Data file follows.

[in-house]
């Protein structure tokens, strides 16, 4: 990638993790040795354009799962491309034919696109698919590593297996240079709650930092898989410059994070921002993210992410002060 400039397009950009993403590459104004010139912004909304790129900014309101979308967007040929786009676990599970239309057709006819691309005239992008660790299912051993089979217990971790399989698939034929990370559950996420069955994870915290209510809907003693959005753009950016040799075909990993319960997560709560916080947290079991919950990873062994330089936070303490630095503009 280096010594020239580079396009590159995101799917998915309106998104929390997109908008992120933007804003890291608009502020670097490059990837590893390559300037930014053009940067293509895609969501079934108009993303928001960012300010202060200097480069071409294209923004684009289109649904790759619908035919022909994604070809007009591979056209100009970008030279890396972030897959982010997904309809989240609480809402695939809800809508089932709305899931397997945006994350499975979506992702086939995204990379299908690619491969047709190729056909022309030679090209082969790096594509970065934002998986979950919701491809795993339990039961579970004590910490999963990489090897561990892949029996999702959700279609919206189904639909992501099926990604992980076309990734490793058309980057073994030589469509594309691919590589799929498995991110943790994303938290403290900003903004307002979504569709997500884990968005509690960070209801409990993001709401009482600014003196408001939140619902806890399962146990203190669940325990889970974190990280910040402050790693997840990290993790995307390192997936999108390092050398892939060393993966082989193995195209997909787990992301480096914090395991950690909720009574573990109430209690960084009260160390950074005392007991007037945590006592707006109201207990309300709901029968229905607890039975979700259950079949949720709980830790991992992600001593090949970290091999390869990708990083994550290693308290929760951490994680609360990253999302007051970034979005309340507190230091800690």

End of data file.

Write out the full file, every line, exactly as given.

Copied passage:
[in-house]
């Protein structure tokens, strides 16, 4: 990638993790040795354009799962491309034919696109698919590593297996240079709650930092898989410059994070921002993210992410002060 400039397009950009993403590459104004010139912004909304790129900014309101979308967007040929786009676990599970239309057709006819691309005239992008660790299912051993089979217990971790399989698939034929990370559950996420069955994870915290209510809907003693959005753009950016040799075909990993319960997560709560916080947290079991919950990873062994330089936070303490630095503009 280096010594020239580079396009590159995101799917998915309106998104929390997109908008992120933007804003890291608009502020670097490059990837590893390559300037930014053009940067293509895609969501079934108009993303928001960012300010202060200097480069071409294209923004684009289109649904790759619908035919022909994604070809007009591979056209100009970008030279890396972030897959982010997904309809989240609480809402695939809800809508089932709305899931397997945006994350499975979506992702086939995204990379299908690619491969047709190729056909022309030679090209082969790096594509970065934002998986979950919701491809795993339990039961579970004590910490999963990489090897561990892949029996999702959700279609919206189904639909992501099926990604992980076309990734490793058309980057073994030589469509594309691919590589799929498995991110943790994303938290403290900003903004307002979504569709997500884990968005509690960070209801409990993001709401009482600014003196408001939140619902806890399962146990203190669940325990889970974190990280910040402050790693997840990290993790995307390192997936999108390092050398892939060393993966082989193995195209997909787990992301480096914090395991950690909720009574573990109430209690960084009260160390950074005392007991007037945590006592707006109201207990309300709901029968229905607890039975979700259950079949949720709980830790991992992600001593090949970290091999390869990708990083994550290693308290929760951490994680609360990253999302007051970034979005309340507190230091800690």